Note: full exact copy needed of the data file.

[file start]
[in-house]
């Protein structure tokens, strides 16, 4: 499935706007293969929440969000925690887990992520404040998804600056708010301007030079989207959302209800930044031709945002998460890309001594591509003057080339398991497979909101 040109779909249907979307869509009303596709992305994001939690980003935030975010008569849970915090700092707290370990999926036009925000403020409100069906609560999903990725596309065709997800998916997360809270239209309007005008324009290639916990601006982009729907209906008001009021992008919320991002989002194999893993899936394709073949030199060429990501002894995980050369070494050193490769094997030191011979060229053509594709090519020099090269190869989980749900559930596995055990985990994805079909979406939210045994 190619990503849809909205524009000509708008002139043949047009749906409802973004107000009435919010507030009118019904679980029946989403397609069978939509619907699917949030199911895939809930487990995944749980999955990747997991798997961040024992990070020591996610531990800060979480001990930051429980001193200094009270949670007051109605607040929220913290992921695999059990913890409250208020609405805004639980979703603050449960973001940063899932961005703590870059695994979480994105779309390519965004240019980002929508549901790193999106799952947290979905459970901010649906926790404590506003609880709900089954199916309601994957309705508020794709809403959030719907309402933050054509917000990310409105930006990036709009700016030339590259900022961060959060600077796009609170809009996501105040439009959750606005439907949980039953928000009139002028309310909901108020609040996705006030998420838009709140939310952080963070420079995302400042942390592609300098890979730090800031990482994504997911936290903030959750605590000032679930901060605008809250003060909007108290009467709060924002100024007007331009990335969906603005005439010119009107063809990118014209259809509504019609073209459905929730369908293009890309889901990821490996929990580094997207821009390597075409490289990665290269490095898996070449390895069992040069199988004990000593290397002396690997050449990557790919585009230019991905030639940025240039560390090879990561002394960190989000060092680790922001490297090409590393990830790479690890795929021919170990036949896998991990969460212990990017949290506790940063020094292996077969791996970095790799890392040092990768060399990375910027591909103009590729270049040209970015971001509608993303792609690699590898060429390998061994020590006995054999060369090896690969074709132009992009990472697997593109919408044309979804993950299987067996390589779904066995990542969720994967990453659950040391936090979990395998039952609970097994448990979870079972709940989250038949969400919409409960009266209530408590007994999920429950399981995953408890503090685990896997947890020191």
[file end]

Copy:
[in-house]
């Protein structure tokens, strides 16, 4: 499935706007293969929440969000925690887990992520404040998804600056708010301007030079989207959302209800930044031709945002998460890309001594591509003057080339398991497979909101 040109779909249907979307869509009303596709992305994001939690980003935030975010008569849970915090700092707290370990999926036009925000403020409100069906609560999903990725596309065709997800998916997360809270239209309007005008324009290639916990601006982009729907209906008001009021992008919320991002989002194999893993899936394709073949030199060429990501002894995980050369070494050193490769094997030191011979060229053509594709090519020099090269190869989980749900559930596995055990985990994805079909979406939210045994 190619990503849809909205524009000509708008002139043949047009749906409802973004107000009435919010507030009118019904679980029946989403397609069978939509619907699917949030199911895939809930487990995944749980999955990747997991798997961040024992990070020591996610531990800060979480001990930051429980001193200094009270949670007051109605607040929220913290992921695999059990913890409250208020609405805004639980979703603050449960973001940063899932961005703590870059695994979480994105779309390519965004240019980002929508549901790193999106799952947290979905459970901010649906926790404590506003609880709900089954199916309601994957309705508020794709809403959030719907309402933050054509917000990310409105930006990036709009700016030339590259900022961060959060600077796009609170809009996501105040439009959750606005439907949980039953928000009139002028309310909901108020609040996705006030998420838009709140939310952080963070420079995302400042942390592609300098890979730090800031990482994504997911936290903030959750605590000032679930901060605008809250003060909007108290009467709060924002100024007007331009990335969906603005005439010119009107063809990118014209259809509504019609073209459905929730369908293009890309889901990821490996929990580094997207821009390597075409490289990665290269490095898996070449390895069992040069199988004990000593290397002396690997050449990557790919585009230019991905030639940025240039560390090879990561002394960190989000060092680790922001490297090409590393990830790479690890795929021919170990036949896998991990969460212990990017949290506790940063020094292996077969791996970095790799890392040092990768060399990375910027591909103009590729270049040209970015971001509608993303792609690699590898060429390998061994020590006995054999060369090896690969074709132009992009990472697997593109919408044309979804993950299987067996390589779904066995990542969720994967990453659950040391936090979990395998039952609970097994448990979870079972709940989250038949969400919409409960009266209530408590007994999920429950399981995953408890503090685990896997947890020191």